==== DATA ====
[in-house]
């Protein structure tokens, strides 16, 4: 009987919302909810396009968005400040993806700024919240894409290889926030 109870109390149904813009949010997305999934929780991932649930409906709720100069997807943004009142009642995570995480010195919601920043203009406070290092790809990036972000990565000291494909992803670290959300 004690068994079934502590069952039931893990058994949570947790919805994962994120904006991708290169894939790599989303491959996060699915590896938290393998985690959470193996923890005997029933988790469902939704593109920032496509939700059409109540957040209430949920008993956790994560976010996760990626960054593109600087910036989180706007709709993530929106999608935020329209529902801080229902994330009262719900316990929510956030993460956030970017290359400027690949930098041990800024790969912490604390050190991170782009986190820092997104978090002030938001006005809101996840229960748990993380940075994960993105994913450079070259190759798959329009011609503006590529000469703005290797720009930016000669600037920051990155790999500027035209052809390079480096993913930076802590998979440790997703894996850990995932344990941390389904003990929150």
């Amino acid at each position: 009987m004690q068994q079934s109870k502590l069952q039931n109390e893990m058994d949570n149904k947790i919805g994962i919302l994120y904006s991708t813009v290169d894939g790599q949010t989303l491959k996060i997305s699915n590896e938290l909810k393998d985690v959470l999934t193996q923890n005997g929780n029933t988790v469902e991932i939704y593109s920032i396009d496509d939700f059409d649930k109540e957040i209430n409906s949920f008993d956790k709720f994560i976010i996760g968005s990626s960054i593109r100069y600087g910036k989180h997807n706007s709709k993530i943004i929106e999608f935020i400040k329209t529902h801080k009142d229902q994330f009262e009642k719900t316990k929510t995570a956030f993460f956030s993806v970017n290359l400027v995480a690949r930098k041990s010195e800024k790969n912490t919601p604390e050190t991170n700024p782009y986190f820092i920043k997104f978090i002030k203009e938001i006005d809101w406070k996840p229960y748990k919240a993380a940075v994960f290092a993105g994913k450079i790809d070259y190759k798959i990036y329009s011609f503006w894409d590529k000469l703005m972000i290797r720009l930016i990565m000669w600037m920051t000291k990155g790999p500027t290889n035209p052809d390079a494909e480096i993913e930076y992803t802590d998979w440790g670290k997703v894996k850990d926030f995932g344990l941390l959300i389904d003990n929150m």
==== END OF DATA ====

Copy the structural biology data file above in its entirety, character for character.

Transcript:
[in-house]
């Protein structure tokens, strides 16, 4: 009987919302909810396009968005400040993806700024919240894409290889926030 109870109390149904813009949010997305999934929780991932649930409906709720100069997807943004009142009642995570995480010195919601920043203009406070290092790809990036972000990565000291494909992803670290959300 004690068994079934502590069952039931893990058994949570947790919805994962994120904006991708290169894939790599989303491959996060699915590896938290393998985690959470193996923890005997029933988790469902939704593109920032496509939700059409109540957040209430949920008993956790994560976010996760990626960054593109600087910036989180706007709709993530929106999608935020329209529902801080229902994330009262719900316990929510956030993460956030970017290359400027690949930098041990800024790969912490604390050190991170782009986190820092997104978090002030938001006005809101996840229960748990993380940075994960993105994913450079070259190759798959329009011609503006590529000469703005290797720009930016000669600037920051990155790999500027035209052809390079480096993913930076802590998979440790997703894996850990995932344990941390389904003990929150």
């Amino acid at each position: 009987m004690q068994q079934s109870k502590l069952q039931n109390e893990m058994d949570n149904k947790i919805g994962i919302l994120y904006s991708t813009v290169d894939g790599q949010t989303l491959k996060i997305s699915n590896e938290l909810k393998d985690v959470l999934t193996q923890n005997g929780n029933t988790v469902e991932i939704y593109s920032i396009d496509d939700f059409d649930k109540e957040i209430n409906s949920f008993d956790k709720f994560i976010i996760g968005s990626s960054i593109r100069y600087g910036k989180h997807n706007s709709k993530i943004i929106e999608f935020i400040k329209t529902h801080k009142d229902q994330f009262e009642k719900t316990k929510t995570a956030f993460f956030s993806v970017n290359l400027v995480a690949r930098k041990s010195e800024k790969n912490t919601p604390e050190t991170n700024p782009y986190f820092i920043k997104f978090i002030k203009e938001i006005d809101w406070k996840p229960y748990k919240a993380a940075v994960f290092a993105g994913k450079i790809d070259y190759k798959i990036y329009s011609f503006w894409d590529k000469l703005m972000i290797r720009l930016i990565m000669w600037m920051t000291k990155g790999p500027t290889n035209p052809d390079a494909e480096i993913e930076y992803t802590d998979w440790g670290k997703v894996k850990d926030f995932g344990l941390l959300i389904d003990n929150m």